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Author Topic: Favorite 3.3V regulator  (Read 907 times)
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With more and more stuff to connect to Arduino at 3.3V, tapping off of the USB is getting less handy.

What is everyone's favorite, bullet proof, probably LDO, 3.3V regulator?


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I've made notes on using the TI UCC283-5 and UCC283-3 low drop out (LDO) voltage regulators.

I used the UCC283-3 with success on my Netduino project.

--Phil.

Disclosure: The ones I used were from TI's sample programme.
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I don't have a favorite, haven't used them enough, but I have ran into several.

If I did have a favorite, it'd probably be a 7833, as it's a drop-in replacement for the ubiquitous 7805.  Not LDO, though, and not exactly common.

I have used a 2985 (or was that 2981?) 3.3V fixed.  It's a bit weak at 150mA (at least the SOT-23-5 version I used was).

I received some LP2950s in TO-92 a couple of weeks ago, but haven't used any yet.  LDO, but only 100mA.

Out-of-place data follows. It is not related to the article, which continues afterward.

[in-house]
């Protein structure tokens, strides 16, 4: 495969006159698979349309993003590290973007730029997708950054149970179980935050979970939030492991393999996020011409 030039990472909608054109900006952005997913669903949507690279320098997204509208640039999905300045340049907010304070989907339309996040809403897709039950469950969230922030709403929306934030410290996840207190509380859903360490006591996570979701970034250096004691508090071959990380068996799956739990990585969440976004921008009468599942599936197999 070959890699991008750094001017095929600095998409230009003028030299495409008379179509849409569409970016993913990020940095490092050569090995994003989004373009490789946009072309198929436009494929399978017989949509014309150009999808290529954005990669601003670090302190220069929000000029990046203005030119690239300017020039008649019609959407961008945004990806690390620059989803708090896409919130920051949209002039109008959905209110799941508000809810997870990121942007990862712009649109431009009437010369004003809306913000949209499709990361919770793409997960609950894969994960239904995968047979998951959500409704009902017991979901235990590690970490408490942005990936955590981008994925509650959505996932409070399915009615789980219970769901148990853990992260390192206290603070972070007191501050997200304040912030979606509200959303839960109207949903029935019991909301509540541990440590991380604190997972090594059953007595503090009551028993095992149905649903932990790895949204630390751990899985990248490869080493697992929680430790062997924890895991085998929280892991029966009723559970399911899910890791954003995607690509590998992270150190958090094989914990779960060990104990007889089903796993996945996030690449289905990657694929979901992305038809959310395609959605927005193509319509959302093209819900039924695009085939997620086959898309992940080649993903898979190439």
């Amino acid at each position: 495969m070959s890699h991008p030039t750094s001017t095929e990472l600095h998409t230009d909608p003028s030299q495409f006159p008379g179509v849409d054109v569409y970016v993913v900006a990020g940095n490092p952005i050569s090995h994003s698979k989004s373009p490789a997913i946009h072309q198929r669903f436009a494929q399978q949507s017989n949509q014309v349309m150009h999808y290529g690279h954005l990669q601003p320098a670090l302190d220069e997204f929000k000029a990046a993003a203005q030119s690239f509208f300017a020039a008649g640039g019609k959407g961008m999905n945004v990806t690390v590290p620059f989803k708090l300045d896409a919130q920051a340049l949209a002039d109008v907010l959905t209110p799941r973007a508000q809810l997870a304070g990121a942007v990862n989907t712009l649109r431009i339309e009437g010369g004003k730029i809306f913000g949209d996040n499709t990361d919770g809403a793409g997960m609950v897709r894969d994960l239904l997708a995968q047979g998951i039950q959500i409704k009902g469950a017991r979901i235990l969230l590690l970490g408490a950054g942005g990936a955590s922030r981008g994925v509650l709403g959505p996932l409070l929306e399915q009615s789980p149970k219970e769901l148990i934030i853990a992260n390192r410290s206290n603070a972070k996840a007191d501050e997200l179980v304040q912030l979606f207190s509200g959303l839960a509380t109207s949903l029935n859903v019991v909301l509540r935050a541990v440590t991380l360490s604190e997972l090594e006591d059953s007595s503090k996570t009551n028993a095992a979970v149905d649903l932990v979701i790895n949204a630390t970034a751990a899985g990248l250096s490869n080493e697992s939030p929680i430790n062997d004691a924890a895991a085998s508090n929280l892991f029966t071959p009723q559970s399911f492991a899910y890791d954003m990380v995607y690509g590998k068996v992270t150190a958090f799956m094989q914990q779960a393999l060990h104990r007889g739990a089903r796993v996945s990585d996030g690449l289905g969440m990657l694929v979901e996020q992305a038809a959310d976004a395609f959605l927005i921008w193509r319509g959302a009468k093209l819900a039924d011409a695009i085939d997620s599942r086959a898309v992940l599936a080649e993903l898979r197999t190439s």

The LM2940 is a nice LDO replacement that's pin-compatible with the 78xx, available in 5v and 3.3v fixed versions, among others.

Of course, there are always the adjustable regulators; I've got a couple of LM317's in service at 3.3V.

-j

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I like using Microchip's MCP1700-33 LDO regulators when working with the Arduino. I use the TO-92 part so it's small with a max of 250mA. It works well for powering most of the 3.3v sensors and parts I've used like XBees and other radio modules. It has a max input of 6.5V though, so I only connect it to 5V on the Arduino (not "Vin").

When I need more current, I use the LD1117v33. It's a LDO TO-220 regulator.
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